• Nairo Quintana has a lot of work to do if he wishes for a second place repeat at the Tour de France (Getty Images)Source: Getty Images
After Stage 17, Movistar's Nairo Quintana was left to rationalise his performance, one where where expectations were as lofty as his favoured mountain territory.
Cycling Central
21 Jul 2016 - 8:43 AM  UPDATED 21 Jul 2016 - 11:57 AM

Despite insisting he has good legs, the pre-Tour favourite struggled on Stage 17, losing more time to Sky's Chris Froome.

Maybe it was the post rest day blues which strikes some riders, or perhaps the diminutive Colombian has not timed his last week fitness as well as he hoped prior to the start of the Tour.

Despite strong support from his seemingly ageless team-mate Alejandro Valverde, Quintana finished 27 seconds behind Froome to remain fourth overall but further away than before.

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“It wasn’t a great day for me," he said. "I expected to do better because my feelings were good, but my body did not react well into today’s final climbs.

"I did just as much as I could. Let’s hope I can recover to my best and react well to what’s left in this Tour, just as it happened in previous years when I fared better into the final days of racing.

"I feel well, it’s just a bad day. We must focus on recovering and bouncing back to my real status, the fitness I achieved for other races. Anything can happen until Paris."

Puzzlingly for a rider who has finished second twice at the Tour, Quintana then fell back on his relative youth in an attempt to dampen expectations of a general classification recovery.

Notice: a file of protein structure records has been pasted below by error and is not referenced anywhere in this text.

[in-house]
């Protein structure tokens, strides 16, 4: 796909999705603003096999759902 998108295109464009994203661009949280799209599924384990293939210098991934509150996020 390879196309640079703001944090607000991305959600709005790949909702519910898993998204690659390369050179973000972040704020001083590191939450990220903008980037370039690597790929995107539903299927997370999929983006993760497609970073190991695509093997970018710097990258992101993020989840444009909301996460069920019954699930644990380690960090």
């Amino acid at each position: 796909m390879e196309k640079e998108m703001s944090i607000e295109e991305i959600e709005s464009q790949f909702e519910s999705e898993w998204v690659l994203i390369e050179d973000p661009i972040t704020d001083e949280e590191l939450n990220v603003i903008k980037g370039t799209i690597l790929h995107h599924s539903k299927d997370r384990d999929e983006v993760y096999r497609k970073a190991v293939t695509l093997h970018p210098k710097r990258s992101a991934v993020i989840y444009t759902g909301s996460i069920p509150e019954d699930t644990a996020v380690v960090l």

"There are many years left for me. I’m 26. Many people ahead of me on the standings is quite more experienced. I’ve got time to keep fighting for it.”

While this may be true, Froome and Australia's Richie Porte are both 31 and the consistent Bauke Mollema is 29, Quintana is now a veteran Tour campaigner, with a Giro d'Italia victory to go with those two Tour podium places.

Quintana is speaking as if he has all the time in the world, but regardless of age, a Tour victory is no inevitability. In fact it may be the hardest thing to engineer.

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He only has to look to Valverde to see how quickly time can slip away. At the ripe old age of 35, his captain finally snared a Tour podium place in 2015, years after he began trying. And in doing so it was apparent that it meant everything to him. 

“You could tell by the way I reacted it was if I won the Giro itself,” Valverde said at the time. "It’s nothing short of incredible." 

“We have time to grow old. The air is full of our cries. But habit is a great deadener.” - Samuel Beckett, Waiting for Godot (En attendant Godot).

The reality for Quintana is this. It's not enough to wait out Froome and the Sky train at its peak. For as long as Sky continues to exist, he will face the same daunting task. 

Froome will eventually be replaced with the latest Dave Brailsford creation (perhaps both Yates brothers) and the team will continue to support them with an endless supply of riders who would themselves be leaders on any other team.

Quintana is speaking as if he has all the time in the world, but as we know, it waits for no man.